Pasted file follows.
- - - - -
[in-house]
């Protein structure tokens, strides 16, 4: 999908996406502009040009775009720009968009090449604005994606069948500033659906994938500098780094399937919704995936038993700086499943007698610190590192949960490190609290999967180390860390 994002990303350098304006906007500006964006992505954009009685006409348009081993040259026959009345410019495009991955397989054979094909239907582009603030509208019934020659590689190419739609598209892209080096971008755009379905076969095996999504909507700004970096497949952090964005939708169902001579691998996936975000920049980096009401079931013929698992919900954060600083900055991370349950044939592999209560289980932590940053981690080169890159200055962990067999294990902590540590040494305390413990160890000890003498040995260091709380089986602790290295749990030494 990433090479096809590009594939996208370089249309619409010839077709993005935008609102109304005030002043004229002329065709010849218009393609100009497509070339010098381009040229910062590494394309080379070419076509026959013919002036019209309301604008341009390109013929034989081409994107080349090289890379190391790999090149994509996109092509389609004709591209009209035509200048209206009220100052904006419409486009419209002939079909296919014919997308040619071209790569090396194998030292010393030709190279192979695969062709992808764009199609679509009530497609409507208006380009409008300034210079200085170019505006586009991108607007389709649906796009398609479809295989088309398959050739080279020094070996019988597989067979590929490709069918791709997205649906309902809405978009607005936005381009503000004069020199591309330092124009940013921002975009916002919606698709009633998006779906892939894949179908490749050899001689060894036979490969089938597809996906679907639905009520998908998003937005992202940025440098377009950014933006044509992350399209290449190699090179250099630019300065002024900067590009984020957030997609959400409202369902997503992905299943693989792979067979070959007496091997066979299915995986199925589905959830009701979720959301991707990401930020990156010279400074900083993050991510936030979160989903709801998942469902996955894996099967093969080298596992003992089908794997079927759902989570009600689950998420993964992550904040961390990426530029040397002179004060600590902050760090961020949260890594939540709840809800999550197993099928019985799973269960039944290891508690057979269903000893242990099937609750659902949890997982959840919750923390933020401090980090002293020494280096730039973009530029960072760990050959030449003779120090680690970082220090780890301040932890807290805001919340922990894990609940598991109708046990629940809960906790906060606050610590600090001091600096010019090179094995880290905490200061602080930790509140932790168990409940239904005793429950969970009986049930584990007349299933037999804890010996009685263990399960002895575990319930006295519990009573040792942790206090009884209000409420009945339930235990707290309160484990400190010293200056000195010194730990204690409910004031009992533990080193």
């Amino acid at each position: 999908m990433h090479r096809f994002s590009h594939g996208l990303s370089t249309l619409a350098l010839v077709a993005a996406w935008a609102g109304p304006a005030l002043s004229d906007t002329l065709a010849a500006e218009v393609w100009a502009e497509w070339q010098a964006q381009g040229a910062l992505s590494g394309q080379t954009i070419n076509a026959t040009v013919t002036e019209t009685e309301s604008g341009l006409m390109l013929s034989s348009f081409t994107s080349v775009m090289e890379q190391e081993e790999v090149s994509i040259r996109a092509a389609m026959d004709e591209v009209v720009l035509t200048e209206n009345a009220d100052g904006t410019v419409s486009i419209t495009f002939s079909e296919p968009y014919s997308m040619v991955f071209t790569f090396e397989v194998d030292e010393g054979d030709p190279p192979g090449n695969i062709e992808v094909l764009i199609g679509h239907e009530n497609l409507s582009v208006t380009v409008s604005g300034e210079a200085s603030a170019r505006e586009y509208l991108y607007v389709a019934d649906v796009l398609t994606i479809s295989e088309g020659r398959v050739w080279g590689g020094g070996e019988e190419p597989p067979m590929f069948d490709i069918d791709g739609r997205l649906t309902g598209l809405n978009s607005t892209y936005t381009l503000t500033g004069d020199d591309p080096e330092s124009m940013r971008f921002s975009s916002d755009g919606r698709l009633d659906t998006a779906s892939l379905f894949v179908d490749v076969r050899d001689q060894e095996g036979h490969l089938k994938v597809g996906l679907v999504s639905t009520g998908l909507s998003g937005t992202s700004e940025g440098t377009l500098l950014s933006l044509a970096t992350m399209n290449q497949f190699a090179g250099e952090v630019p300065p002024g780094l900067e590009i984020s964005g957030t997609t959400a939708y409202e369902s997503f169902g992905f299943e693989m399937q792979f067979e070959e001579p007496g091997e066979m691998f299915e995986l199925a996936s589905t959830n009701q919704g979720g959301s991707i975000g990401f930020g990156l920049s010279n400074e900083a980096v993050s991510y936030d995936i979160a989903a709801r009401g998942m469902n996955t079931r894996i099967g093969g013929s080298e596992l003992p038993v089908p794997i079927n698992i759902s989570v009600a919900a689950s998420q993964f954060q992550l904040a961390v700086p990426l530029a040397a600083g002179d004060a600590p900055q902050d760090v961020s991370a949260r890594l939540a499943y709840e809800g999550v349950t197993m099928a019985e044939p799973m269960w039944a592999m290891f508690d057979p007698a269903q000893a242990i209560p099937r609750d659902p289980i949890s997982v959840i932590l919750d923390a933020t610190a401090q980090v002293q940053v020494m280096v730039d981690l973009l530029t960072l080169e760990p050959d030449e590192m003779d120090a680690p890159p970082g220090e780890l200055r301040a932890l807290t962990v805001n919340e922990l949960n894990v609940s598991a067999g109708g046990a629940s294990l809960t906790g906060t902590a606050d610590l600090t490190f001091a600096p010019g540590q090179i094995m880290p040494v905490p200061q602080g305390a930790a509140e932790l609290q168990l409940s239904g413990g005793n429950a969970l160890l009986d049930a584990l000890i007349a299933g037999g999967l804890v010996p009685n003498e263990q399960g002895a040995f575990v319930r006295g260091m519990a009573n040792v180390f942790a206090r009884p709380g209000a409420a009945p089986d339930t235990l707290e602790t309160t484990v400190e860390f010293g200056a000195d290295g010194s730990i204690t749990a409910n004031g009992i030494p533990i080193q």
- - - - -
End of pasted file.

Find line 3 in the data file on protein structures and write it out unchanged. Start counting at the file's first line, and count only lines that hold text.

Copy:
């Amino acid at each position: 999908m990433h090479r096809f994002s590009h594939g996208l990303s370089t249309l619409a350098l010839v077709a993005a996406w935008a609102g109304p304006a005030l002043s004229d906007t002329l065709a010849a500006e218009v393609w100009a502009e497509w070339q010098a964006q381009g040229a910062l992505s590494g394309q080379t954009i070419n076509a026959t040009v013919t002036e019209t009685e309301s604008g341009l006409m390109l013929s034989s348009f081409t994107s080349v775009m090289e890379q190391e081993e790999v090149s994509i040259r996109a092509a389609m026959d004709e591209v009209v720009l035509t200048e209206n009345a009220d100052g904006t410019v419409s486009i419209t495009f002939s079909e296919p968009y014919s997308m040619v991955f071209t790569f090396e397989v194998d030292e010393g054979d030709p190279p192979g090449n695969i062709e992808v094909l764009i199609g679509h239907e009530n497609l409507s582009v208006t380009v409008s604005g300034e210079a200085s603030a170019r505006e586009y509208l991108y607007v389709a019934d649906v796009l398609t994606i479809s295989e088309g020659r398959v050739w080279g590689g020094g070996e019988e190419p597989p067979m590929f069948d490709i069918d791709g739609r997205l649906t309902g598209l809405n978009s607005t892209y936005t381009l503000t500033g004069d020199d591309p080096e330092s124009m940013r971008f921002s975009s916002d755009g919606r698709l009633d659906t998006a779906s892939l379905f894949v179908d490749v076969r050899d001689q060894e095996g036979h490969l089938k994938v597809g996906l679907v999504s639905t009520g998908l909507s998003g937005t992202s700004e940025g440098t377009l500098l950014s933006l044509a970096t992350m399209n290449q497949f190699a090179g250099e952090v630019p300065p002024g780094l900067e590009i984020s964005g957030t997609t959400a939708y409202e369902s997503f169902g992905f299943e693989m399937q792979f067979e070959e001579p007496g091997e066979m691998f299915e995986l199925a996936s589905t959830n009701q919704g979720g959301s991707i975000g990401f930020g990156l920049s010279n400074e900083a980096v993050s991510y936030d995936i979160a989903a709801r009401g998942m469902n996955t079931r894996i099967g093969g013929s080298e596992l003992p038993v089908p794997i079927n698992i759902s989570v009600a919900a689950s998420q993964f954060q992550l904040a961390v700086p990426l530029a040397a600083g002179d004060a600590p900055q902050d760090v961020s991370a949260r890594l939540a499943y709840e809800g999550v349950t197993m099928a019985e044939p799973m269960w039944a592999m290891f508690d057979p007698a269903q000893a242990i209560p099937r609750d659902p289980i949890s997982v959840i932590l919750d923390a933020t610190a401090q980090v002293q940053v020494m280096v730039d981690l973009l530029t960072l080169e760990p050959d030449e590192m003779d120090a680690p890159p970082g220090e780890l200055r301040a932890l807290t962990v805001n919340e922990l949960n894990v609940s598991a067999g109708g046990a629940s294990l809960t906790g906060t902590a606050d610590l600090t490190f001091a600096p010019g540590q090179i094995m880290p040494v905490p200061q602080g305390a930790a509140e932790l609290q168990l409940s239904g413990g005793n429950a969970l160890l009986d049930a584990l000890i007349a299933g037999g999967l804890v010996p009685n003498e263990q399960g002895a040995f575990v319930r006295g260091m519990a009573n040792v180390f942790a206090r009884p709380g209000a409420a009945p089986d339930t235990l707290e602790t309160t484990v400190e860390f010293g200056a000195d290295g010194s730990i204690t749990a409910n004031g009992i030494p533990i080193q």